Canada announces plans to introduce new immigration system
Citizenship and Immigration Canada has announced planned changes to Canada’s student visa system that are due to come into place in March 2012.
The plans were announced at the recent Languages Canada conference in March and include restricting the issuance of student visas to only those studying in an institution registered with Citizenship and Immigration Canada and the Provincial Territories. Students would be linked to a particular study institution during their time in the country and would be required to study at that institution for the duration of their visa. The institutions themselves would be required to ensure that students kept to the conditions of their visa and as well as conform to minimum standards for hosting international students.
A presentation outlining the plans at the conference stated that the changes would result in “greater confidence among immigration officers in bona fides institutions” as well as “a resources shift in the assessing bona fides of institutions to processing”.
Australian visa discussion paper
Michael KNight, a former Australian politician heading up the strategic review of student visas, has released a discussion paper on the subject and called for submissions from interested industry groups.
Some of the issues raised in the paper include visa charges, the number of assessment levels, visa processing times, English language levels, work rights during and after study and proof of funds to cover living costs. The paper also pointed out that 16 private education providers closed down in 2009 and a further 33 in 2010, leaving 11,686 students displaced.
Study Group acquires Pacific Gateway in Canada
Study Group has announced the acquisition of Pacific Gateway International College’s Canadian centres in Toronto and Victoria. From April 1, the two colleges will be operated by Study Group’s international English language training brand, Embassy CES.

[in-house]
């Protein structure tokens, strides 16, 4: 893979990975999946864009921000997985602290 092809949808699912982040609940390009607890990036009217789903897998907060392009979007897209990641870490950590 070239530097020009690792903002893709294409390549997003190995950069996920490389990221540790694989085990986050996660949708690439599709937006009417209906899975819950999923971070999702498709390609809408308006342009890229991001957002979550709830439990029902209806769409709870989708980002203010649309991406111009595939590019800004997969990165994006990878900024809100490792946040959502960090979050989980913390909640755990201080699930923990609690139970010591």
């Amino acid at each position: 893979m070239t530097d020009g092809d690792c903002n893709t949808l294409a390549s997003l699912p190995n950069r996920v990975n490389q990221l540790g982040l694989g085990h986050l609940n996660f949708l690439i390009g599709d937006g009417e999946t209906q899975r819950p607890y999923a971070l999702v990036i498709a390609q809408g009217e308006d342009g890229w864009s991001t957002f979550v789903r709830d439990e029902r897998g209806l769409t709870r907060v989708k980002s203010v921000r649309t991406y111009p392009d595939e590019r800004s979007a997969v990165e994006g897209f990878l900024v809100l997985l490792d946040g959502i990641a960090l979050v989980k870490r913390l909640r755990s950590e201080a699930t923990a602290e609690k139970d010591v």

Sean Hale, Managing Director of Embassy CES, said, “We are commencing work to ensure there is a seamless transition for current Pacific Gateway students and staff in these schools. And we will soon commence work on equipping these schools with the state-of-art language teaching technology that is a key component of all Embassy schools globally.”
Study Group has also announced that that they are to form a partnership with Imperial College Business School in the UK, part of Imperial College London, to deliver its distance learning MBA programme. The company will provide support services such as student recruitment and online enrolment for students. Marcel Cohen, Distance Learning MBA Programme Director, said, “By partnering with Study Group we benefit from the significant existing international expertise and support networks, while ensuring the continuing quality of student applications.”
ESL buys two German language schools
Swiss-based ESL Language Schools, part of ESL Education, has purchased two language schools in Germany, IH Freiburg and Prolog (also known as IH Berlin).
ESL already owns two French language schools for adults in Montreux and Lyon and also operates eight holiday camps for juniors in Germany, France and Switzerland. ESL has bought the schools in Germany in order to develop its German language teaching facilities, which were started four years ago.
Alain Vadi, Co-founder of ESL Language Schools, said, “We aim at maintaining the same level of excellence in the teaching of German as the one we have reached in the teaching of French in our schools in Lyon and Montreux.”